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Confidential payouts were made to keep them silent about the treatment they received.
Former churchgoers allege Brent Cameron, pastor and brother of the church's founder John Cameron, was notorious for getting naked in front of interns, labelling them with derogatory nicknames, and boasting to his colleagues about his behaviour.
One former member alleges the worst of the behaviour would surface during the annual tours of campuses.
Matthew, who worked closely with John Cameron, saw events that took place on a tour in 2014 as a particularly unpleasant experience for one young intern.
"[What] took place makes me sick to my stomach to this day. What's worse is that other pastors knew about it, encouraged it and would frequently ask Brent to retell the stories."
During a night in Dunedin, he claims that while sharing a room with the young man, Brent Cameron took off all his clothes and began singing 'I was made for loving you'.
He then chased the intern around the hotel room until the man locked himself in the bathroom to get away.
Matthew claims Brent Cameron did not let the intern forget about the night, often saying to him "we will always have Dunedin".
He says due to the culture of silence, he was unable to speak out.
"I would later find out that the emotional toll of these events drove him to severe mental health challenges and complete disbelief in God."
The intern is not alone in still suffering from the emotional toll from their time with Arise.
The experience of another churchgoer, Mary*, led her to believe the pastors did not care for its people but only their pockets.
She claims John Cameron only took an interest in her after her husband made a donation.
Mary - who says she's had longstanding mental health issues - tried to reach out to John Cameron for prayer during a particularly dark time.
"If you tried to contact them outside of church, it was very hard to talk to them, my husband would joke and say I bet if we gave them some money they would talk to us and he did and sure enough, he talked to us."
Mary felt her health concerns and request for mental health support were dismissed.
"He'd make you feel stink by saying 'God told me this God told me that', so you felt like you had to do what he said."
Mary claims John eventually snapped at her during a phone call, ensuring she would never contact him again.
"It's just money, he doesn't care about people."
Mary wants John Cameron removed from his position.
"Somehow he needs to be removed from being a pastor because people are still going to come to him for help and he's going to be screwing with their head."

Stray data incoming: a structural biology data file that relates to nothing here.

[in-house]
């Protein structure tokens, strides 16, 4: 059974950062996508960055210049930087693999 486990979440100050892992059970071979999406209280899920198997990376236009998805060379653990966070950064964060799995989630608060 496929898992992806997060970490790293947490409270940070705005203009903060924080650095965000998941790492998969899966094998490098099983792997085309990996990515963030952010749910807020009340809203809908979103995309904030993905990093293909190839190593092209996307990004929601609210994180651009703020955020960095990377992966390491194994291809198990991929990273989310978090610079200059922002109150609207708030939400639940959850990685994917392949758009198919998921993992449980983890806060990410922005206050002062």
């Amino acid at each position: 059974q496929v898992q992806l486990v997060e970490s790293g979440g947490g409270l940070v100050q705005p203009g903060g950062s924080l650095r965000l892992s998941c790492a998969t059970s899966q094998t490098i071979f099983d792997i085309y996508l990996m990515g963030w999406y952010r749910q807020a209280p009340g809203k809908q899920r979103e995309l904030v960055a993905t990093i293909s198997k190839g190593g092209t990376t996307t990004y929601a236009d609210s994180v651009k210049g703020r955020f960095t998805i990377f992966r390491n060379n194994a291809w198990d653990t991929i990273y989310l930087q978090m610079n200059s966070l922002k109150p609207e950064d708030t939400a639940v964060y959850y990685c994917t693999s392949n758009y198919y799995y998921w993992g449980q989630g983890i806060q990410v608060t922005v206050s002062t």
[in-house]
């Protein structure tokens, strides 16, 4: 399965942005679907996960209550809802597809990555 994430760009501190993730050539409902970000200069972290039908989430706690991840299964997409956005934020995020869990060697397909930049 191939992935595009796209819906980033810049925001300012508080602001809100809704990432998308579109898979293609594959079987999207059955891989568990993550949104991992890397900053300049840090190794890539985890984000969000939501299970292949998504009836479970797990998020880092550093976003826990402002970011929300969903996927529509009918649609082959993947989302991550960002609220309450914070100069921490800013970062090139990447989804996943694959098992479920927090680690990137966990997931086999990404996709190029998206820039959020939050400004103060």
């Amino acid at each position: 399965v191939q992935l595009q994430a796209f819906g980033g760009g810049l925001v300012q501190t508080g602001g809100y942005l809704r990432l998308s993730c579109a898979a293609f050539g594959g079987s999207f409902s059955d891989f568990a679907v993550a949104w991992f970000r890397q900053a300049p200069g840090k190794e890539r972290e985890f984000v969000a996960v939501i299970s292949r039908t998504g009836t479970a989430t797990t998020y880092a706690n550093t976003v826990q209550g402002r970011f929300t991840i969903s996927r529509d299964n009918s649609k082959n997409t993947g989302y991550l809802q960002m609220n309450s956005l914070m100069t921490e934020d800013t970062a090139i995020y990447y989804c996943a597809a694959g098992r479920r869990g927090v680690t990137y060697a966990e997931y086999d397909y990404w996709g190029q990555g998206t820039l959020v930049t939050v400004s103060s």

Another young man says the trauma the church caused still affects him.
After becoming disillusioned with the leadership, Daniel* moved cities to a new campus for a fresh start but soon found similar problems.
He says one pastor in particular alienated a number of interns with behaviour similar to that of the Camerons.
Daniel's new pastor also took an inappropriate interest in his dating life.
After being encouraged to end a relationship with another member, Daniel says he opted to try Tinder but this made its way back to leadership and he was quickly admonished by Arise.
"I didn't understand how abusive it was for a long time, I know for a fact that he is responsible for multiple people leaving church, leaving internship, or just quitting."
Alan Vink has spent 40 years as a Christian leader and says he was devastated to hear of the revelations.
"The church should be the safest place on earth for people, in every way, spiritually, physically, emotionally, sexually, and when you hear stories like this, it is no longer the safest place on earth."
The director for Leadershipworx has deep concerns about the spread of Pentecostal Churches that - he says - have a strong corporate focus rather than a community one.
"Large churches are a completely different organisation to your small, suburban neighbourhood church; in many ways they are forced to go into a more corporate way of operating and that is not a good thing."
Vink has some advice for young Christians.
"Look beyond the hype, one of the sad things here is that they work so hard to create an image and that's not our game, we are not in the marketing game, we are in the pastoral game, we are in the care of people."
Arise Church programming features regularly on Shine TV.
The media company's chief executive Andrew Fraser says they are aware of and concerned by the recent publicity regarding Arise Church.
"We do not condone any form of bullying or abuse and are pleased that an independent investigation is being undertaken, with the opportunity for all parties to be heard through the process."
Fraser says that for now, they continue to air Arise TV as the investigation proceeds.
"We are monitoring the situation and will actively review the appropriateness of airing Arise TV, reserving any final decision until the outcome of the independent investigation is known."
Both John and Brent Cameron are currently on extended paid leave as an independent review into the churches culture is carried out.
Arise will not say whether or not they will return.
"The board remains committed to those independent processes and will reach decisions about next steps following their completion."
Neither John or Brent Cameron have responded to repeated requests by RNZ for an interview.
At least 190 people have contacted a team conducting an independent review into the church's culture.
Beginning in early April, journalist David Farrier has been reporting in his online newsletter Webworm allegations from ex-members about Arise church and its leadership.
* Some names have been changed to protect identities.